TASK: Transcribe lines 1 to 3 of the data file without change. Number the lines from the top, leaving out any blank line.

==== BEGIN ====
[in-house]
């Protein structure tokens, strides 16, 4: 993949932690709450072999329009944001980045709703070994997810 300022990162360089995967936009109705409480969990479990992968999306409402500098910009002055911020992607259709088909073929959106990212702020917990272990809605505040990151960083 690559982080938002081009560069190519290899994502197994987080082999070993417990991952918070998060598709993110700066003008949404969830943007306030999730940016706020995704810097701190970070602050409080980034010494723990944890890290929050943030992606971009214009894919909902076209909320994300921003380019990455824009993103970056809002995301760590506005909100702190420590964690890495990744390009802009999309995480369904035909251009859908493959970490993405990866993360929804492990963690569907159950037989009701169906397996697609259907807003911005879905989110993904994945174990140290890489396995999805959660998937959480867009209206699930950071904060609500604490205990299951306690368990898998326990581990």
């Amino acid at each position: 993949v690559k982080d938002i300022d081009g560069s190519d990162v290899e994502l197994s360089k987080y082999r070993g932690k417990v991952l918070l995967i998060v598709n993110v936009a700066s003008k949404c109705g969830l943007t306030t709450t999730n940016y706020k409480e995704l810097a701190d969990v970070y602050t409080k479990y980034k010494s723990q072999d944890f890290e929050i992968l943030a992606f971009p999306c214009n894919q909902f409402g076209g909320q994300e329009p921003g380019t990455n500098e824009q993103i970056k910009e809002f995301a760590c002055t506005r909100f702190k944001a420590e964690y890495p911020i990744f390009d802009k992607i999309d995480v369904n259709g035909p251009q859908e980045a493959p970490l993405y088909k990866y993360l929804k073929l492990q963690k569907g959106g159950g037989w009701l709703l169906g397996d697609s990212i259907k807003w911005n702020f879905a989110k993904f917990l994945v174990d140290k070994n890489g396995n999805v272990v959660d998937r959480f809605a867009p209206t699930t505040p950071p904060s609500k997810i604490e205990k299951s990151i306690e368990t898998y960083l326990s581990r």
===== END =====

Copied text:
[in-house]
């Protein structure tokens, strides 16, 4: 993949932690709450072999329009944001980045709703070994997810 300022990162360089995967936009109705409480969990479990992968999306409402500098910009002055911020992607259709088909073929959106990212702020917990272990809605505040990151960083 690559982080938002081009560069190519290899994502197994987080082999070993417990991952918070998060598709993110700066003008949404969830943007306030999730940016706020995704810097701190970070602050409080980034010494723990944890890290929050943030992606971009214009894919909902076209909320994300921003380019990455824009993103970056809002995301760590506005909100702190420590964690890495990744390009802009999309995480369904035909251009859908493959970490993405990866993360929804492990963690569907159950037989009701169906397996697609259907807003911005879905989110993904994945174990140290890489396995999805959660998937959480867009209206699930950071904060609500604490205990299951306690368990898998326990581990």
């Amino acid at each position: 993949v690559k982080d938002i300022d081009g560069s190519d990162v290899e994502l197994s360089k987080y082999r070993g932690k417990v991952l918070l995967i998060v598709n993110v936009a700066s003008k949404c109705g969830l943007t306030t709450t999730n940016y706020k409480e995704l810097a701190d969990v970070y602050t409080k479990y980034k010494s723990q072999d944890f890290e929050i992968l943030a992606f971009p999306c214009n894919q909902f409402g076209g909320q994300e329009p921003g380019t990455n500098e824009q993103i970056k910009e809002f995301a760590c002055t506005r909100f702190k944001a420590e964690y890495p911020i990744f390009d802009k992607i999309d995480v369904n259709g035909p251009q859908e980045a493959p970490l993405y088909k990866y993360l929804k073929l492990q963690k569907g959106g159950g037989w009701l709703l169906g397996d697609s990212i259907k807003w911005n702020f879905a989110k993904f917990l994945v174990d140290k070994n890489g396995n999805v272990v959660d998937r959480f809605a867009p209206t699930t505040p950071p904060s609500k997810i604490e205990k299951s990151i306690e368990t898998y960083l326990s581990r």